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Counterculture art finds space at NocMoc 3

click to enlarge Check out works by Jason Herzog, including Beep.
  • Check out works by Jason Herzog, including Beep.

Now in its third year, Nocturnal Mockery, perhaps the most diverse art show in the Springs, boasts work from a dizzying number of artists. Happy to have the event in the OpticalReverb Gallery for a second time, organizers Richard Arnot and Mike Schwartz (aka Halo One) haven't lost any of the passion that's made this one of the most exciting visual arts events in town.

NocMoc, as those in the know call it, continues to expand from its humble beginnings.

"We did everything out of pocket," Schwartz explains, "especially in the first year [when the show was in a vacant storefront on Colorado Avenue]. We were in there, painting the walls ourselves. You know, grimy's cool, but we want to give these talented people a place to shine."

Accordingly, there will be an admission charge for the first time.

"Don't get me wrong -- it's still a definite labor of love," Arnot says. "But we want to see NocMoc grow. We don't want to be limited."

Although the NocMoc concept came from a desire to show graffiti work more traditionally, the exhibition includes forms that should appeal to everyone.

"I like to call it 'adult contemporary,'" Schwartz says. "No one really knows what that means, but it seems to define what's going on. And it's a lot less intimidating than 'graffiti,' which, unfortunately, for some still means 'vandalism. '"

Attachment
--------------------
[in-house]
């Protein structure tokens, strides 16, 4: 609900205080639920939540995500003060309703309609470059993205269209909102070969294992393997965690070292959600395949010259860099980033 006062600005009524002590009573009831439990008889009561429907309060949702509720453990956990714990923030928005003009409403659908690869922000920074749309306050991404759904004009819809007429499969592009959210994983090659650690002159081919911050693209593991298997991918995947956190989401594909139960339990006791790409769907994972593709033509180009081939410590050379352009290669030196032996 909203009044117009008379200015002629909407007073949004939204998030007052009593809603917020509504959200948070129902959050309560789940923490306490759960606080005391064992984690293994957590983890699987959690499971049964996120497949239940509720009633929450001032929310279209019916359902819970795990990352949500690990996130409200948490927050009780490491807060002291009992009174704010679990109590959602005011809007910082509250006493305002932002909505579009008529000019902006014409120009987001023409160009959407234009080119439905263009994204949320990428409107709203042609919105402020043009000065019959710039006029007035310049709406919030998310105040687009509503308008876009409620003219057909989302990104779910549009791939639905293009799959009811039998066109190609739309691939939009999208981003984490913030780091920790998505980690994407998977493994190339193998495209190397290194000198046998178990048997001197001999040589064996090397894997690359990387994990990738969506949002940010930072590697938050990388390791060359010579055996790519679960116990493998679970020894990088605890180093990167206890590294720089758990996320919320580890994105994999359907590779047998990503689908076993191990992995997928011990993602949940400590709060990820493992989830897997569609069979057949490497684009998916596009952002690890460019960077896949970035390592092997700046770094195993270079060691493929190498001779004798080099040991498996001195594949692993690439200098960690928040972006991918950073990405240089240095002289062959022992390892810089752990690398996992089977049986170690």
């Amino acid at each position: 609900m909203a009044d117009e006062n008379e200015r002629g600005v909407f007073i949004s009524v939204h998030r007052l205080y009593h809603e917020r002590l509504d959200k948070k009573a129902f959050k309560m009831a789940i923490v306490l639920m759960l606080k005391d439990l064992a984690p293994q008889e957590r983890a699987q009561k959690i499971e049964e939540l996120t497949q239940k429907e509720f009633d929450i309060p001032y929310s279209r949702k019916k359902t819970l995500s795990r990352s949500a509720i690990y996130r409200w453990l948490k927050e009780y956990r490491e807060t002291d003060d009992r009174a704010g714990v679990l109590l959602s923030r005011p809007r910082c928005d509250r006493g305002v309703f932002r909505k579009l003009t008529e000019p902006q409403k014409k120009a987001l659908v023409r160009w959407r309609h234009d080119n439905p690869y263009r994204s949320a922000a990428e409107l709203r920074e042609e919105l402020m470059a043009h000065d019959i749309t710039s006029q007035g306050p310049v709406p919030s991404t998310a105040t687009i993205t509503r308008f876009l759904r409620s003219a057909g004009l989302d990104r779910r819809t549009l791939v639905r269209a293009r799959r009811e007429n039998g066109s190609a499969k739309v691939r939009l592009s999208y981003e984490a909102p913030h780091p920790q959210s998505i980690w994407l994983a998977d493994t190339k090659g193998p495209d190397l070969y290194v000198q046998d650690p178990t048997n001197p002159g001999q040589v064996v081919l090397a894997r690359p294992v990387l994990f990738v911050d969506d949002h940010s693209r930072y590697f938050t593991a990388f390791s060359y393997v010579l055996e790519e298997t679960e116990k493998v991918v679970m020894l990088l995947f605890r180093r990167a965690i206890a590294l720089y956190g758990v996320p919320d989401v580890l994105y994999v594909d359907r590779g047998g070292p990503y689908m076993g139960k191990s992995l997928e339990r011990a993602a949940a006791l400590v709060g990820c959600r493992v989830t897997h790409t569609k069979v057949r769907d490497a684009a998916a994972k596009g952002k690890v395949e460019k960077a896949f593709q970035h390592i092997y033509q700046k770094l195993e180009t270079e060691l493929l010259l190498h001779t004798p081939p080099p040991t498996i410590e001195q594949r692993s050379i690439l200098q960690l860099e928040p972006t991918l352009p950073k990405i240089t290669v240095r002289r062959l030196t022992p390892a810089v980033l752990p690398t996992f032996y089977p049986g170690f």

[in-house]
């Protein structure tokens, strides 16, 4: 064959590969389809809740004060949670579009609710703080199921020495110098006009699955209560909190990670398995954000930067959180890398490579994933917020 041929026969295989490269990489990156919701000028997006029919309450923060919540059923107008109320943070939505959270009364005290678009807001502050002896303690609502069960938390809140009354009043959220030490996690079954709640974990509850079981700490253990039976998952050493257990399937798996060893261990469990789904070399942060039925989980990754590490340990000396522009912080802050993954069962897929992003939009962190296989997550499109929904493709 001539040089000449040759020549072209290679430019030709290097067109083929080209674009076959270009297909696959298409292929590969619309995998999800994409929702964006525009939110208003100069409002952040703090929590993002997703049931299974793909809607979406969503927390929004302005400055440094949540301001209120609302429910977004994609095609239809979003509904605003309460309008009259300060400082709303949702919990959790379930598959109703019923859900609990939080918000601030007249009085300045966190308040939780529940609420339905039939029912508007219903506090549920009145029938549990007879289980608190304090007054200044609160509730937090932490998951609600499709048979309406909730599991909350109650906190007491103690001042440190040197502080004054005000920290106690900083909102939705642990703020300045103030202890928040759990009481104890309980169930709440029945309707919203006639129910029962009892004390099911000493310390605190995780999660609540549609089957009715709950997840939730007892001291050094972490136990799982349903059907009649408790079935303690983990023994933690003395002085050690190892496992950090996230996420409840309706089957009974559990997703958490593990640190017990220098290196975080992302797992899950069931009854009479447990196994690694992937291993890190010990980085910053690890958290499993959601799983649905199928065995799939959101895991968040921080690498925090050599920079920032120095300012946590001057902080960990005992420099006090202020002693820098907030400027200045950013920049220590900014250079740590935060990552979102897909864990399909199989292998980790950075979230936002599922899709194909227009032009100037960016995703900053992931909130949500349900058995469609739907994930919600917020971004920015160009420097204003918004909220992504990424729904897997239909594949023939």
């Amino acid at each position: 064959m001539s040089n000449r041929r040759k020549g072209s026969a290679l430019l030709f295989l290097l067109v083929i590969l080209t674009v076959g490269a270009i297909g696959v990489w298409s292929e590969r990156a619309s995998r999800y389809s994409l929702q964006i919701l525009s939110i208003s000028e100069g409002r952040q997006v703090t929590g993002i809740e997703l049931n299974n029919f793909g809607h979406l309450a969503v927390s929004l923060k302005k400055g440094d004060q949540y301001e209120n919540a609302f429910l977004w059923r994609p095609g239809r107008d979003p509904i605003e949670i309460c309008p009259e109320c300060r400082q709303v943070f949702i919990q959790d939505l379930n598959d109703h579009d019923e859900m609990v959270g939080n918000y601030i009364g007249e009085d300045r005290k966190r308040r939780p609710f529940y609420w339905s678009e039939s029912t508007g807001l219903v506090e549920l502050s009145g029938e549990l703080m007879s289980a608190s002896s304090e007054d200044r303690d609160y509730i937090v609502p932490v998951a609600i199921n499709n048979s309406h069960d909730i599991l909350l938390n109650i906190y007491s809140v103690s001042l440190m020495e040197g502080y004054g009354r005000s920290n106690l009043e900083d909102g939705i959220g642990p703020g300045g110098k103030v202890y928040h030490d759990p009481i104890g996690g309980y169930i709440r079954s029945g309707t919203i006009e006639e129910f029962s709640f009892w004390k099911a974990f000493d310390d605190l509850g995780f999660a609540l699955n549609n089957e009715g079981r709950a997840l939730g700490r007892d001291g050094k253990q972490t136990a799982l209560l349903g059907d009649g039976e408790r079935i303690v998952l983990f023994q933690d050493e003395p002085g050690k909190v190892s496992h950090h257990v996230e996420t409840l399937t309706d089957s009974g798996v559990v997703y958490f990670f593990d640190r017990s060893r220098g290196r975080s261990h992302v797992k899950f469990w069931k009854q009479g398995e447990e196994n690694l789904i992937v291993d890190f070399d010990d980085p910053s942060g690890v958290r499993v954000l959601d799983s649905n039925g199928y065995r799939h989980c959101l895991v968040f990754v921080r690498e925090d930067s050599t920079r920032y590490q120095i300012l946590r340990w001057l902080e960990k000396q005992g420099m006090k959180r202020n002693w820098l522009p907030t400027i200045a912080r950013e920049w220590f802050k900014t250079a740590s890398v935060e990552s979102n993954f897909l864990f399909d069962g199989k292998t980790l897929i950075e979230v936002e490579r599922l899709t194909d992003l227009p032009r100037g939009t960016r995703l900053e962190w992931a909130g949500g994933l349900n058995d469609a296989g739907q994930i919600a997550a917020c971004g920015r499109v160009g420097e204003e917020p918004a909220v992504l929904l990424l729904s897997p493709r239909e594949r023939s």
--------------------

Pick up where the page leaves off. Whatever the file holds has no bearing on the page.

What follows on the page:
"We want to be really clear," Arnot adds. "We want to host an event that encompasses freedom of art and expression, that is a positive experience for everyone."

While a number of graffiti artists will be featured, an equal number of painters, sculptors and illustrators will display refreshing and provocative works. Check out Martin McCormack's spare and stunning paintings on heavy wooden doors. Also, be sure to look for the tongue-in-cheek graf murals on toy trains and trucks by Vogues, Jhar 451 and Vekst.

Unlike a traditional gallery show, where works are shown at precise angles and with requisite white space, NocMoc uses every spare inch of wall. The call for art this year brought a record number of entries, and the exact number of featured artists won't be known until the show opens.

That amuses Schwartz.

"We'll have people waiting outside with pieces in their arms, just in case there's room for any more art."

-- Bettina Swigger

capsule

Nocturnal Mockery 3

OpticalReverb Gallery, 3125 Sinton Road

Friday, Oct. 14, 5 p.m. to midnight; Saturday, Oct. 15, noon to midnight; Sunday, Oct. 16, noon to 7 p.m.

Tickets: $5; e-mail richard_arnot@yahoo.com for more info.

  • Counterculture art finds space at NocMoc 3

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